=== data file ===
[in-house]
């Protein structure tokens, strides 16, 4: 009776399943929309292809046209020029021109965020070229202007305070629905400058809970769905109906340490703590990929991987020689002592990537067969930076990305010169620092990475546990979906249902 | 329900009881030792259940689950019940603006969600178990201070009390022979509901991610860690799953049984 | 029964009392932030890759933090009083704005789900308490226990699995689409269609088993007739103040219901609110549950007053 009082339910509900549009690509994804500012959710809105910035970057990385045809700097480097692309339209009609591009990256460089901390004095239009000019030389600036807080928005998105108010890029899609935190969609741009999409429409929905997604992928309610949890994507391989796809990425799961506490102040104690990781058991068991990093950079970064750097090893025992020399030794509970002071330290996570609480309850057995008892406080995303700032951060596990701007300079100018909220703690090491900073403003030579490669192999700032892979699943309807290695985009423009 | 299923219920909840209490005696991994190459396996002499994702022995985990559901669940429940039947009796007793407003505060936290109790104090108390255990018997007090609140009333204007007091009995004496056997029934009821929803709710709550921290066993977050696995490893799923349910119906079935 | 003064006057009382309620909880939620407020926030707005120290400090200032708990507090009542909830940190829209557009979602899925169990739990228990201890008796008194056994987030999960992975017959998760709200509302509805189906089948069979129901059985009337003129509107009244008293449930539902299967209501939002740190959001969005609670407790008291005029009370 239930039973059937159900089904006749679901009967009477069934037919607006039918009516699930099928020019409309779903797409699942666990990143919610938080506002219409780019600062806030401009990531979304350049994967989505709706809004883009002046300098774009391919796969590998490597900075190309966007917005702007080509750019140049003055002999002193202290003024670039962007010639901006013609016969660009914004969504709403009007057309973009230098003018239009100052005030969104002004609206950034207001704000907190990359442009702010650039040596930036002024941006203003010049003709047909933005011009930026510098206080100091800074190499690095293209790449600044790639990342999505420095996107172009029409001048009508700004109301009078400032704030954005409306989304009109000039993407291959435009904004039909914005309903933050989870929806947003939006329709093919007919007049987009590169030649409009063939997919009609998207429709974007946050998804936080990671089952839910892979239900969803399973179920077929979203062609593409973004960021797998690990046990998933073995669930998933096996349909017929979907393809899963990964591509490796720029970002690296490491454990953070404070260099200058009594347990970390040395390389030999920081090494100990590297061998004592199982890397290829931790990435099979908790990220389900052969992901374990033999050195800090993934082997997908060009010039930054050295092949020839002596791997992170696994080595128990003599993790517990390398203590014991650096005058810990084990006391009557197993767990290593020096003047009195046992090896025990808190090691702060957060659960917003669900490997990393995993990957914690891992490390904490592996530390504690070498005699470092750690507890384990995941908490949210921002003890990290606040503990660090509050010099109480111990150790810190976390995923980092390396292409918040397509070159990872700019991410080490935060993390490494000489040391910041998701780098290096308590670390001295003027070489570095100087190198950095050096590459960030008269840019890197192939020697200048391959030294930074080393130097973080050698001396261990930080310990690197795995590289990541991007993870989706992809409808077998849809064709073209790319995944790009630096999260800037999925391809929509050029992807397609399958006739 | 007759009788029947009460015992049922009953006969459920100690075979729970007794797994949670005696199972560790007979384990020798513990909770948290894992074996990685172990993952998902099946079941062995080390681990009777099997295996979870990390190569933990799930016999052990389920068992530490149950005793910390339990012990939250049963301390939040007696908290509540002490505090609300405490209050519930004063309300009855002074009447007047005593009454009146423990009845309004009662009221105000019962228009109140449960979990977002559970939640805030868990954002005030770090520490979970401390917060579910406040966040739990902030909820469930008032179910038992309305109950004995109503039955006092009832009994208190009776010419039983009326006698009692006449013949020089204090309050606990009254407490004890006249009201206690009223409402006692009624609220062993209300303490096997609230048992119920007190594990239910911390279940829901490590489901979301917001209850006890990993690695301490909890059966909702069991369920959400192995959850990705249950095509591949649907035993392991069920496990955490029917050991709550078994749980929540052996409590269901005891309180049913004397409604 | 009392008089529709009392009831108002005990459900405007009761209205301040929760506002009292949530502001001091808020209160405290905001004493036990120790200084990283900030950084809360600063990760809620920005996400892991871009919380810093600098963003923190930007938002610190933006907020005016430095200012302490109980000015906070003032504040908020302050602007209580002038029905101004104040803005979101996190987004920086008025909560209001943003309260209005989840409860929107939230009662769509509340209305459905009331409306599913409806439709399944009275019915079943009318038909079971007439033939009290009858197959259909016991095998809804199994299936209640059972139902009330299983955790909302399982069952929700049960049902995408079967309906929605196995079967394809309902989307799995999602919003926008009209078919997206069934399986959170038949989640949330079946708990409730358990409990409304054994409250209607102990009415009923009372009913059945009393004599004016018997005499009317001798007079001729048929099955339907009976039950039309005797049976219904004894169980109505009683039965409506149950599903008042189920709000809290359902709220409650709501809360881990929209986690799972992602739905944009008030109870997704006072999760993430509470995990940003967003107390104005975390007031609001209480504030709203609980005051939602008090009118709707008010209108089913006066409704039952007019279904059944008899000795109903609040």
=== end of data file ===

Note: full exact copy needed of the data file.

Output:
[in-house]
């Protein structure tokens, strides 16, 4: 009776399943929309292809046209020029021109965020070229202007305070629905400058809970769905109906340490703590990929991987020689002592990537067969930076990305010169620092990475546990979906249902 | 329900009881030792259940689950019940603006969600178990201070009390022979509901991610860690799953049984 | 029964009392932030890759933090009083704005789900308490226990699995689409269609088993007739103040219901609110549950007053 009082339910509900549009690509994804500012959710809105910035970057990385045809700097480097692309339209009609591009990256460089901390004095239009000019030389600036807080928005998105108010890029899609935190969609741009999409429409929905997604992928309610949890994507391989796809990425799961506490102040104690990781058991068991990093950079970064750097090893025992020399030794509970002071330290996570609480309850057995008892406080995303700032951060596990701007300079100018909220703690090491900073403003030579490669192999700032892979699943309807290695985009423009 | 299923219920909840209490005696991994190459396996002499994702022995985990559901669940429940039947009796007793407003505060936290109790104090108390255990018997007090609140009333204007007091009995004496056997029934009821929803709710709550921290066993977050696995490893799923349910119906079935 | 003064006057009382309620909880939620407020926030707005120290400090200032708990507090009542909830940190829209557009979602899925169990739990228990201890008796008194056994987030999960992975017959998760709200509302509805189906089948069979129901059985009337003129509107009244008293449930539902299967209501939002740190959001969005609670407790008291005029009370 239930039973059937159900089904006749679901009967009477069934037919607006039918009516699930099928020019409309779903797409699942666990990143919610938080506002219409780019600062806030401009990531979304350049994967989505709706809004883009002046300098774009391919796969590998490597900075190309966007917005702007080509750019140049003055002999002193202290003024670039962007010639901006013609016969660009914004969504709403009007057309973009230098003018239009100052005030969104002004609206950034207001704000907190990359442009702010650039040596930036002024941006203003010049003709047909933005011009930026510098206080100091800074190499690095293209790449600044790639990342999505420095996107172009029409001048009508700004109301009078400032704030954005409306989304009109000039993407291959435009904004039909914005309903933050989870929806947003939006329709093919007919007049987009590169030649409009063939997919009609998207429709974007946050998804936080990671089952839910892979239900969803399973179920077929979203062609593409973004960021797998690990046990998933073995669930998933096996349909017929979907393809899963990964591509490796720029970002690296490491454990953070404070260099200058009594347990970390040395390389030999920081090494100990590297061998004592199982890397290829931790990435099979908790990220389900052969992901374990033999050195800090993934082997997908060009010039930054050295092949020839002596791997992170696994080595128990003599993790517990390398203590014991650096005058810990084990006391009557197993767990290593020096003047009195046992090896025990808190090691702060957060659960917003669900490997990393995993990957914690891992490390904490592996530390504690070498005699470092750690507890384990995941908490949210921002003890990290606040503990660090509050010099109480111990150790810190976390995923980092390396292409918040397509070159990872700019991410080490935060993390490494000489040391910041998701780098290096308590670390001295003027070489570095100087190198950095050096590459960030008269840019890197192939020697200048391959030294930074080393130097973080050698001396261990930080310990690197795995590289990541991007993870989706992809409808077998849809064709073209790319995944790009630096999260800037999925391809929509050029992807397609399958006739 | 007759009788029947009460015992049922009953006969459920100690075979729970007794797994949670005696199972560790007979384990020798513990909770948290894992074996990685172990993952998902099946079941062995080390681990009777099997295996979870990390190569933990799930016999052990389920068992530490149950005793910390339990012990939250049963301390939040007696908290509540002490505090609300405490209050519930004063309300009855002074009447007047005593009454009146423990009845309004009662009221105000019962228009109140449960979990977002559970939640805030868990954002005030770090520490979970401390917060579910406040966040739990902030909820469930008032179910038992309305109950004995109503039955006092009832009994208190009776010419039983009326006698009692006449013949020089204090309050606990009254407490004890006249009201206690009223409402006692009624609220062993209300303490096997609230048992119920007190594990239910911390279940829901490590489901979301917001209850006890990993690695301490909890059966909702069991369920959400192995959850990705249950095509591949649907035993392991069920496990955490029917050991709550078994749980929540052996409590269901005891309180049913004397409604 | 009392008089529709009392009831108002005990459900405007009761209205301040929760506002009292949530502001001091808020209160405290905001004493036990120790200084990283900030950084809360600063990760809620920005996400892991871009919380810093600098963003923190930007938002610190933006907020005016430095200012302490109980000015906070003032504040908020302050602007209580002038029905101004104040803005979101996190987004920086008025909560209001943003309260209005989840409860929107939230009662769509509340209305459905009331409306599913409806439709399944009275019915079943009318038909079971007439033939009290009858197959259909016991095998809804199994299936209640059972139902009330299983955790909302399982069952929700049960049902995408079967309906929605196995079967394809309902989307799995999602919003926008009209078919997206069934399986959170038949989640949330079946708990409730358990409990409304054994409250209607102990009415009923009372009913059945009393004599004016018997005499009317001798007079001729048929099955339907009976039950039309005797049976219904004894169980109505009683039965409506149950599903008042189920709000809290359902709220409650709501809360881990929209986690799972992602739905944009008030109870997704006072999760993430509470995990940003967003107390104005975390007031609001209480504030709203609980005051939602008090009118709707008010209108089913006066409704039952007019279904059944008899000795109903609040």